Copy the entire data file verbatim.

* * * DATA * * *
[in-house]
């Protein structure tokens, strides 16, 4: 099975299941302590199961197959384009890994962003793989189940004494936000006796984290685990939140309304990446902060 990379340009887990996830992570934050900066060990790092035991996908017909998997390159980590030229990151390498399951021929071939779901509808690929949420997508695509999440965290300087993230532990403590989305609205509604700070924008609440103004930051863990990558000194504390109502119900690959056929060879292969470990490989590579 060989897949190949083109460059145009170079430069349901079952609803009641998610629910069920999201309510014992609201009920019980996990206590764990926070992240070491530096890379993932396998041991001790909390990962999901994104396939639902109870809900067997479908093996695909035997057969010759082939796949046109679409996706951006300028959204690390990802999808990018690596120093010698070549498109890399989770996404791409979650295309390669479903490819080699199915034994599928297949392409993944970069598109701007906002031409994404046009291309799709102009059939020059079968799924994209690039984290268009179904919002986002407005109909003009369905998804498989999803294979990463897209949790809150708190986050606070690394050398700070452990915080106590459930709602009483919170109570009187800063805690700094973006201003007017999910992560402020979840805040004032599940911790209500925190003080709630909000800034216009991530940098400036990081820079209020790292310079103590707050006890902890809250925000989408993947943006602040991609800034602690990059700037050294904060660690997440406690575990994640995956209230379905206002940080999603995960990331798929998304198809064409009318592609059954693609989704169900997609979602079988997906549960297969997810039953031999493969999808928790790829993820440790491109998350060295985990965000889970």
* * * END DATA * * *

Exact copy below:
[in-house]
């Protein structure tokens, strides 16, 4: 099975299941302590199961197959384009890994962003793989189940004494936000006796984290685990939140309304990446902060 990379340009887990996830992570934050900066060990790092035991996908017909998997390159980590030229990151390498399951021929071939779901509808690929949420997508695509999440965290300087993230532990403590989305609205509604700070924008609440103004930051863990990558000194504390109502119900690959056929060879292969470990490989590579 060989897949190949083109460059145009170079430069349901079952609803009641998610629910069920999201309510014992609201009920019980996990206590764990926070992240070491530096890379993932396998041991001790909390990962999901994104396939639902109870809900067997479908093996695909035997057969010759082939796949046109679409996706951006300028959204690390990802999808990018690596120093010698070549498109890399989770996404791409979650295309390669479903490819080699199915034994599928297949392409993944970069598109701007906002031409994404046009291309799709102009059939020059079968799924994209690039984290268009179904919002986002407005109909003009369905998804498989999803294979990463897209949790809150708190986050606070690394050398700070452990915080106590459930709602009483919170109570009187800063805690700094973006201003007017999910992560402020979840805040004032599940911790209500925190003080709630909000800034216009991530940098400036990081820079209020790292310079103590707050006890902890809250925000989408993947943006602040991609800034602690990059700037050294904060660690997440406690575990994640995956209230379905206002940080999603995960990331798929998304198809064409009318592609059954693609989704169900997609979602079988997906549960297969997810039953031999493969999808928790790829993820440790491109998350060295985990965000889970």